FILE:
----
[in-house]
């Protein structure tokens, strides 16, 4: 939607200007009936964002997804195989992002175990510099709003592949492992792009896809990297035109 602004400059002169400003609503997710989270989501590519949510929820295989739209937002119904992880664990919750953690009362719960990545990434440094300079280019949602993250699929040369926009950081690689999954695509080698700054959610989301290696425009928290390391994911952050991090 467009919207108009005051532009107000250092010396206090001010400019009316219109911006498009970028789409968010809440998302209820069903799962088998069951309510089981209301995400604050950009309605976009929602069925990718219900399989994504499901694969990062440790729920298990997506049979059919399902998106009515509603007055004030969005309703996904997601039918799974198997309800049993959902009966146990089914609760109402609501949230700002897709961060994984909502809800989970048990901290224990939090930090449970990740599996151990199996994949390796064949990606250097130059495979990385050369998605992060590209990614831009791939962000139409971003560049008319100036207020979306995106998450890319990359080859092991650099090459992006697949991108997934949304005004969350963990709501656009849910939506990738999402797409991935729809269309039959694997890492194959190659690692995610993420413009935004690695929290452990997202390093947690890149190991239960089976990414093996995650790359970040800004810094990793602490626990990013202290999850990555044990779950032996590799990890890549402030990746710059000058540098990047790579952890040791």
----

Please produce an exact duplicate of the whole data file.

[in-house]
């Protein structure tokens, strides 16, 4: 939607200007009936964002997804195989992002175990510099709003592949492992792009896809990297035109 602004400059002169400003609503997710989270989501590519949510929820295989739209937002119904992880664990919750953690009362719960990545990434440094300079280019949602993250699929040369926009950081690689999954695509080698700054959610989301290696425009928290390391994911952050991090 467009919207108009005051532009107000250092010396206090001010400019009316219109911006498009970028789409968010809440998302209820069903799962088998069951309510089981209301995400604050950009309605976009929602069925990718219900399989994504499901694969990062440790729920298990997506049979059919399902998106009515509603007055004030969005309703996904997601039918799974198997309800049993959902009966146990089914609760109402609501949230700002897709961060994984909502809800989970048990901290224990939090930090449970990740599996151990199996994949390796064949990606250097130059495979990385050369998605992060590209990614831009791939962000139409971003560049008319100036207020979306995106998450890319990359080859092991650099090459992006697949991108997934949304005004969350963990709501656009849910939506990738999402797409991935729809269309039959694997890492194959190659690692995610993420413009935004690695929290452990997202390093947690890149190991239960089976990414093996995650790359970040800004810094990793602490626990990013202290999850990555044990779950032996590799990890890549402030990746710059000058540098990047790579952890040791």